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    I’ve had to do some Android dev recently, and it’s the worst development experience I’ve ever had. Everything about it is a mess.

    Basic development tasks (profiling, etc.) can’t be done without rooting your device and voiding the warranty. There are arbitrary changes to the tooling so often that any info on the web from 2017 or earlier is completely out of date and not applicable any more. If there’s a StackOverflow answer from 2013, the solution has probably changed 5 times since then, and the tools mentioned in the answer won’t even exist in the SDK/NDK any more. They took two industry standard tools (Linux, Java) and created a bastard child incompatible and different than both of them. It’s a disaster.

    And Android Studio is the worst. The UI is ugly and confusing with a million buttons and panels all over the place. The icons are meaningless and un-intuitive. Gradle is terrible. 32 Gb of RAM and an SSD, and it’s still slow and laggy. It’s horrible.

    Needless to say, I’m absolutely not surprised they’ve made another arbitrarily major change.

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      Basic development tasks (profiling, etc.) can’t be done without rooting your device and voiding the warranty.

      Are you sure? I have profiled apps with my device that is not rooted perfectly fine. Not sure what other development tasks you are referring to that require your device to be rooted.

      I started mobile development for the first time last December, using Android Studio with Kotlin, and my experience has been almost completely the opposite of yours. Coming from primarily Python experience, I’ve really enjoyed learning Kotlin and using it daily – it solves a lot of the problems I had with Java, while being a touch more expressive than Python. I also don’t share your issues with Android Studio, perhaps since I’m coming from using PyCharm so I am already used to the Jetbrains IDEs. I use a laptop with 16GB RAM and haven’t had issues with slowness. I will admit that it is a resource hog though!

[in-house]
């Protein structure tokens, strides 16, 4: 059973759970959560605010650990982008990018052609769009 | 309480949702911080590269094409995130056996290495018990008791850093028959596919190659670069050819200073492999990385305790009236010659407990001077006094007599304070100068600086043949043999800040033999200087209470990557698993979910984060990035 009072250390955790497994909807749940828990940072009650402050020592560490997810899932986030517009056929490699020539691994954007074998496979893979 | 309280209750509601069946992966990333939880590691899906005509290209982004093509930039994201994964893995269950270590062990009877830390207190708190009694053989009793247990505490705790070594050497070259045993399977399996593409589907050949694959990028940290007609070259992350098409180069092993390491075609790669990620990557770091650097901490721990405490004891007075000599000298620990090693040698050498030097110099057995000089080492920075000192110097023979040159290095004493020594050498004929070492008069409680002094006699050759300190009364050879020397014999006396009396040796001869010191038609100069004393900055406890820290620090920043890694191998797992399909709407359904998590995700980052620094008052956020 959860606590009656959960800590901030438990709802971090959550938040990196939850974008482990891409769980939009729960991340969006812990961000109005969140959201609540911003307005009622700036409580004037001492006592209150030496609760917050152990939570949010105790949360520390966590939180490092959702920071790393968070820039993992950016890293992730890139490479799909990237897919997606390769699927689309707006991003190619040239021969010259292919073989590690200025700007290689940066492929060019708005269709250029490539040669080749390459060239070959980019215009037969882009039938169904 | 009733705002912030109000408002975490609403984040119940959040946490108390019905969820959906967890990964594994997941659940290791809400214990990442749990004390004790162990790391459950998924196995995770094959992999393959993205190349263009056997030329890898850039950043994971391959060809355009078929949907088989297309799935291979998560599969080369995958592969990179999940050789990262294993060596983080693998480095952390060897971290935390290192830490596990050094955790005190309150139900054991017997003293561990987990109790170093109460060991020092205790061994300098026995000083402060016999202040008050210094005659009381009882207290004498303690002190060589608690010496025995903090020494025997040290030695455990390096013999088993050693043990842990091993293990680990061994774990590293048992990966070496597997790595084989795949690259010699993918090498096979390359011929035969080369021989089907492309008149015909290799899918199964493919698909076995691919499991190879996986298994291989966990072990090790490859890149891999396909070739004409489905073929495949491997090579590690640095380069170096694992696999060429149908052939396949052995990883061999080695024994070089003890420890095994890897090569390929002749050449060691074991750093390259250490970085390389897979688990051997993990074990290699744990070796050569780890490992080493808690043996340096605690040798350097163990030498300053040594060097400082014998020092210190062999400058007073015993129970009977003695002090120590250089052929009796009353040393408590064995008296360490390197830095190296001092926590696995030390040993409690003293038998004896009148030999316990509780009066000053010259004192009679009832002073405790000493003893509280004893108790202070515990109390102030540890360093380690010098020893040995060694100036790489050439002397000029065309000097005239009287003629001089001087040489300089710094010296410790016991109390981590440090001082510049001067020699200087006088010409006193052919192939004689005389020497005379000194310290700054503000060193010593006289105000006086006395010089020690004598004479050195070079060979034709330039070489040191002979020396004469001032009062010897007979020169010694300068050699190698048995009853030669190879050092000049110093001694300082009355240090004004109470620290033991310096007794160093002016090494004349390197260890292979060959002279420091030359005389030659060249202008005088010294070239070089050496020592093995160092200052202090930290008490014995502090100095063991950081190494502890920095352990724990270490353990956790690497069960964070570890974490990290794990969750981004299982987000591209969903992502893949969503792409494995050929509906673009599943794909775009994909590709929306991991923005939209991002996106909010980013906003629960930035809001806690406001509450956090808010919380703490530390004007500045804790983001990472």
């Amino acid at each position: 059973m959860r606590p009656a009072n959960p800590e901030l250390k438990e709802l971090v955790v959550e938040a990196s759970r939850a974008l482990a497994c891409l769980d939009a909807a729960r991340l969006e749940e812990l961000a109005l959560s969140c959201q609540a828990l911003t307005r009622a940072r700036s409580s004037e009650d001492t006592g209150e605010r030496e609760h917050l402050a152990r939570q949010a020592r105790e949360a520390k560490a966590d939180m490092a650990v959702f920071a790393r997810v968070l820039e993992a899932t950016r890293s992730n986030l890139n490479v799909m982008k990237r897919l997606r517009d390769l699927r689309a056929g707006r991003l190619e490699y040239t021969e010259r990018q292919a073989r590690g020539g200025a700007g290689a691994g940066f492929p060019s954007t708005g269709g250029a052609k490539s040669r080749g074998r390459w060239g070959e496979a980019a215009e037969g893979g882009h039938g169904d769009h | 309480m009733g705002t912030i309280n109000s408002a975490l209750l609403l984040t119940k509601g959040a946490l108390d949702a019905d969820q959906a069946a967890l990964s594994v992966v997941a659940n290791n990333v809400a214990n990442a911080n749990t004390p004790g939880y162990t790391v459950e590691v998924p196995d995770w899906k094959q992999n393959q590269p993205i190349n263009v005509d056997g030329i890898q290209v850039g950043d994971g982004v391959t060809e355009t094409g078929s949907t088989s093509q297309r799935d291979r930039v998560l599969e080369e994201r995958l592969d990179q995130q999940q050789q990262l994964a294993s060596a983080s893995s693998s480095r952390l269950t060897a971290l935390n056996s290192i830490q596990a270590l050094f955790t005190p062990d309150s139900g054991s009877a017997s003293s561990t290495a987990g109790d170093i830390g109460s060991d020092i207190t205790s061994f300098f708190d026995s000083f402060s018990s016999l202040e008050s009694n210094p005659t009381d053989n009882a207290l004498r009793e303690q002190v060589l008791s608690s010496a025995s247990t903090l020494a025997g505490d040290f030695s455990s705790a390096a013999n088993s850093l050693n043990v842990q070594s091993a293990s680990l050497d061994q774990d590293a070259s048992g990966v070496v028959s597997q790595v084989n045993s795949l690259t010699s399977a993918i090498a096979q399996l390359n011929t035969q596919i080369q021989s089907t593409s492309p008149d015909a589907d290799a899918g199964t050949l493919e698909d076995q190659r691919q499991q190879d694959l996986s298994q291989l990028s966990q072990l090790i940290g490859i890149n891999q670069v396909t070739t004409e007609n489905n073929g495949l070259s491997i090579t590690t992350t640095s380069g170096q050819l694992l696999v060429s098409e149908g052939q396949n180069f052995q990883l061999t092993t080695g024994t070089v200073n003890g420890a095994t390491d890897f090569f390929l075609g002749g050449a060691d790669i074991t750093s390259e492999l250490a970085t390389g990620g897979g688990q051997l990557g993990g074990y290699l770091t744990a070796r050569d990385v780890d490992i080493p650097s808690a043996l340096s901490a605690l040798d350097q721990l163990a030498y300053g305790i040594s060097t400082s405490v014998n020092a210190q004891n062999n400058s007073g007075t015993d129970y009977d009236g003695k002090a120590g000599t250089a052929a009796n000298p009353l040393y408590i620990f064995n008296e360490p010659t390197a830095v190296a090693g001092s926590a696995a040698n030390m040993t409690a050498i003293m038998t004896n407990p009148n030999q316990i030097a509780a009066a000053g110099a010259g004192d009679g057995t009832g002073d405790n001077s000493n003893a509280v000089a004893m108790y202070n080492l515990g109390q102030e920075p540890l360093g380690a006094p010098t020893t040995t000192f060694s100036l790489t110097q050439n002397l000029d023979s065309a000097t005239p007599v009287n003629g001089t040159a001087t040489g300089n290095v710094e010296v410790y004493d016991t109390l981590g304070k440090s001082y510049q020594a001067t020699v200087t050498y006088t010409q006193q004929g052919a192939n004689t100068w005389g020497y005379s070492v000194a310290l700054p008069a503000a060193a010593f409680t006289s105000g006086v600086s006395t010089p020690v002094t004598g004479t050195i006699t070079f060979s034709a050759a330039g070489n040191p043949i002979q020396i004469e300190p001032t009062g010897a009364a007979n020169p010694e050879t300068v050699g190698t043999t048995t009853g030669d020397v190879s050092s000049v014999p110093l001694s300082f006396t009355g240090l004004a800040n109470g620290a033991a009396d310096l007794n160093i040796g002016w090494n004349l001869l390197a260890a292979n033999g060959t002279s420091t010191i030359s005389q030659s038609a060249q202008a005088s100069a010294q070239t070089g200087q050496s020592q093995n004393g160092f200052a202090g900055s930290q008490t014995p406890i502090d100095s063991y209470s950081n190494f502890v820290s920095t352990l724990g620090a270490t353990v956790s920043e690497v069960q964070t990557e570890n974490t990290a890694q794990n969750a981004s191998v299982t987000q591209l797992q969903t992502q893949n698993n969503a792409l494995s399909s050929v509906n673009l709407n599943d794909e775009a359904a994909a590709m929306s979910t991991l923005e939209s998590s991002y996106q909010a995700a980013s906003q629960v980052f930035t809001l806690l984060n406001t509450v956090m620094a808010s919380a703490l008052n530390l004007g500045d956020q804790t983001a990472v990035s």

I’m not trying to say your experience or opinions on it are “wrong.” I just wanted to share my experience with it as well, in case there are others that are thinking about trying it out.

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        Are you sure? I have profiled apps with my device that is not rooted perfectly fine. Not sure what other development tasks you are referring to that require your device to be rooted.

        AFAICT there’s no way to use simpleperf or any other command line profilers without rooting the phone. I wouldn’t mind being proven wrong if anybody knows a way.

        And here’s another example I ran into the other day while trying to detect memory leaks in a native shared library.

        Here’s a SO question/answer from 2010 referencing DDMS, which doesn’t exist any more.

        The first answer now has a “2017 Update” saying to use Valgrind, and pointing here. But when you get there you’ll find out that Valgrind’s already deprecated (and removed from the NDK) in favor of LLVM’s ASAN, and it has a link to here.

        Note the first few paragraphs are about the new (as of Feb. 2019) HWAsan, so it’s already changed again.

        In any case, reading about software ASAN, you can see that using it requires copying ASAN enabled libraries into /system/lib/asan, which isn’t possible without rooting the phone. Profiling a single app requires running “adb root” and setting a “wrap” property, which also isn’t possible without rooting the phone.

        So I was stuck using the crappy memory profiler inside of Android Studio which doesn’t give any useful information about native objects except for the total size allocated.

        Straying back on topic, I don’t have an opinion on Kotlin. Our app is already written in Java and C++, and we don’t have any reason to change, and no time even if we wanted to. The syntax is nicer than Java, but that’s not saying much.

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          I see. Based on your comment I thought you were saying you couldn’t profile at all without root. Makes sense! I understand your frustration. I must have just gotten lucky with what I was working on – most SO posts I ended up on would have a newer answer that was up to date with the now “proper” way to do something.

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        Yeah, the last time I did any Android dev was Android 2, and it was just awful back then too. Good to know that things haven’t changed. It’s a shame too, because I’d love to write code that runs on my phone. But the development shenanigans are too much for me to push through in my leisure time.